Urooj Khan Update: Widow, siblings of poisoned Chicago lottery winner battle over estate, documents say
(CBS/AP) CHICAGO - The widow of Chicago lottery winner Urooj Khan, who authorities say was poisoned with cyanide shortly before he was to collect $425,000 in prize money, has battled with his siblings over control of his estate, court documents show.
Khan, who owned several dry cleaning operations and some real estate, died suddenly on July 20, just days before he was to collect his winnings from the Illinois Lottery. With no signs of trauma, authorities initially ruled he died of natural causes, but a relative came forward with suspicions that prompted a fuller examination that led to the startling conclusion that he was intentionally poisoned.
The probate court documents add a layer of drama to an already baffling case. As they work to unravel the mystery, police, prosecutors and the medical examiner have revealed little. They have named no suspects and declined to say if the lottery win might have presented a motive.
In another development Wednesday, a lawyer for the man's widow, Shabana Ansari, said Chicago police detectives questioned her in November for more than four hours at a police station and executed a search warrant on the two-story home where she lived with Khan.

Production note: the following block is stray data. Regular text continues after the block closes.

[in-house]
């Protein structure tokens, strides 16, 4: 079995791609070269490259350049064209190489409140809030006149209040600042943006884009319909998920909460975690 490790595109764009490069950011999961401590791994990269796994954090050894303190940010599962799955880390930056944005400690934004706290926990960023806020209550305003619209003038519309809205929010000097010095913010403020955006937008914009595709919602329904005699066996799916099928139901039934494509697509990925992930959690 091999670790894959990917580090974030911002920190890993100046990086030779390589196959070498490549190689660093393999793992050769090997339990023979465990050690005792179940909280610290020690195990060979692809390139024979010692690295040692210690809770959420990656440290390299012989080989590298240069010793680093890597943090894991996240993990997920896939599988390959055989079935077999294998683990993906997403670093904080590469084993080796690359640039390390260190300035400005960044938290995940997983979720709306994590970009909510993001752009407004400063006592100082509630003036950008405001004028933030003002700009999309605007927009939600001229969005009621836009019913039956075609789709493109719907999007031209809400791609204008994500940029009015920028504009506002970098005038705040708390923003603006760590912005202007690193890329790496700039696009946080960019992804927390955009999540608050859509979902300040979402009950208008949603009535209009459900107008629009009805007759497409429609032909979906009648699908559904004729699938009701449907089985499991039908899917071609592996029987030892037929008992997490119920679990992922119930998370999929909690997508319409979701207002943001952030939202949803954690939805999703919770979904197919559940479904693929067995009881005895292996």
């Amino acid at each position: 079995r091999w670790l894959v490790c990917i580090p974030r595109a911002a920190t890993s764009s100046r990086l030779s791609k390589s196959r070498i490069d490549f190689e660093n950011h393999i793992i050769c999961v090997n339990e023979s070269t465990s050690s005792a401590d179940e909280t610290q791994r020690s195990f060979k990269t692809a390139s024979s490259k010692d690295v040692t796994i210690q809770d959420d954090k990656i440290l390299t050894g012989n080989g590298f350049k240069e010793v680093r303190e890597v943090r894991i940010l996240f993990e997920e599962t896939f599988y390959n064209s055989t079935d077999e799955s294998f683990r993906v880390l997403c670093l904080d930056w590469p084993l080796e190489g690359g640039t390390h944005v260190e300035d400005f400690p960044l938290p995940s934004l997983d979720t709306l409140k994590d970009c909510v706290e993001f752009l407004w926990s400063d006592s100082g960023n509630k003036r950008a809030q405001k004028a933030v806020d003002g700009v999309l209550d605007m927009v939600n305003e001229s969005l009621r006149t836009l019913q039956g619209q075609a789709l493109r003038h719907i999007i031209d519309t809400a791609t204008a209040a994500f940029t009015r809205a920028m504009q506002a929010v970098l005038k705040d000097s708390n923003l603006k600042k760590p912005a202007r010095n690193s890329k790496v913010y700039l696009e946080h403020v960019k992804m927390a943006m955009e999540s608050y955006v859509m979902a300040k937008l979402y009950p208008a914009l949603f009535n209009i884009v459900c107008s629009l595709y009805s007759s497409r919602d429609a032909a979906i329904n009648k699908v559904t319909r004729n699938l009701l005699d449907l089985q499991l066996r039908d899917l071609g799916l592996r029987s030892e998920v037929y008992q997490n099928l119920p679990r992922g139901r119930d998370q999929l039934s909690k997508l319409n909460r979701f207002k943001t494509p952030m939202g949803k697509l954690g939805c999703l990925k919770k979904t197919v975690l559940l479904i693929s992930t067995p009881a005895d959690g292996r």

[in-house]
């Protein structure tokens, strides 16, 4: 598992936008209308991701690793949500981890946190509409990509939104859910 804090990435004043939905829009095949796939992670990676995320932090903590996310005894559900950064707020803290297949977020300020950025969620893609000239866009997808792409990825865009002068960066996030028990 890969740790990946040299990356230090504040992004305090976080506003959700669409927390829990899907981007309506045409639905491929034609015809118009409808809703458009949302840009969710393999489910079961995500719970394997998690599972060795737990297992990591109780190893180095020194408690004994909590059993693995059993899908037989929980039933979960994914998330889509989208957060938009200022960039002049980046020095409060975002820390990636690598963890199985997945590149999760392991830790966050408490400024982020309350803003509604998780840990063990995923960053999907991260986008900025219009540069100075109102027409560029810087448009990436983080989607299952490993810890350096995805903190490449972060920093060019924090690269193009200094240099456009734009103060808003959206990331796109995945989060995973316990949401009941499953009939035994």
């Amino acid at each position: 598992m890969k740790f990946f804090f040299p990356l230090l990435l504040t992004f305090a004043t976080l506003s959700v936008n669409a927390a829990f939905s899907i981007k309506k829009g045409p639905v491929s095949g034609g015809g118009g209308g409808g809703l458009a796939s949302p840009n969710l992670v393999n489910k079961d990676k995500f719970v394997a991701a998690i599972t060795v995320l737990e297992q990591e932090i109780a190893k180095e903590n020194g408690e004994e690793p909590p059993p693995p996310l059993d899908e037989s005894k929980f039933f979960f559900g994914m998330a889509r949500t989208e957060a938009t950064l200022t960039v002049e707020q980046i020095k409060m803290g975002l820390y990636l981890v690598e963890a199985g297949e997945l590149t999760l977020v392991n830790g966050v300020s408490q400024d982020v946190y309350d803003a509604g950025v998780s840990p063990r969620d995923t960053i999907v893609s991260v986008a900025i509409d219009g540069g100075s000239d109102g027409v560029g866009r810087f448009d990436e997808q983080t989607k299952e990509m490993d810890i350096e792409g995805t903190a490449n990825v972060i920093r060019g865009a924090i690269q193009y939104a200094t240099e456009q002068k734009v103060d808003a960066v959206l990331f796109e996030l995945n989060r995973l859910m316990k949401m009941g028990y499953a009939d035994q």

Attorney Steven Kozicki said Ansari maintains she had nothing to do with the death of her 46-year-old husband and he has no indication that investigators might be looking at her as a potential suspect.
The fact that Khan died without a will opened the door to the legal tussle over his estate, which his wife says amounts to more than $1.2 million, including the prize money, his share of the dry-cleaning businesses and real estate, as well as several vehicles and a bank account.
Under Illinois law, Khan's estate would be split between his wife and 17-year-old daughter from a previous marriage.
However, Khan's brother Imtiaz and sister Meraj Khan expressed concern in court filings that Khan's daughter might not get her fair share. The siblings, who live in the Chicago area, are not staking a claim to any of the money for themselves. They initially won an order from a probate judge in September to freeze the lottery check, asserting his widow tried to cash it.
Meraj Khan is also seeking to become the legal guardian of the teen, who lives with Ansari.
Ultimately, the probate judge granted Ansari's competing request to administer the estate but has yet to decide how to divide the assets, including the lottery payout. The assets remain held up by the court proceedings, and Ansari denies removing any of the assets.
The next status hearing is scheduled for Jan. 24.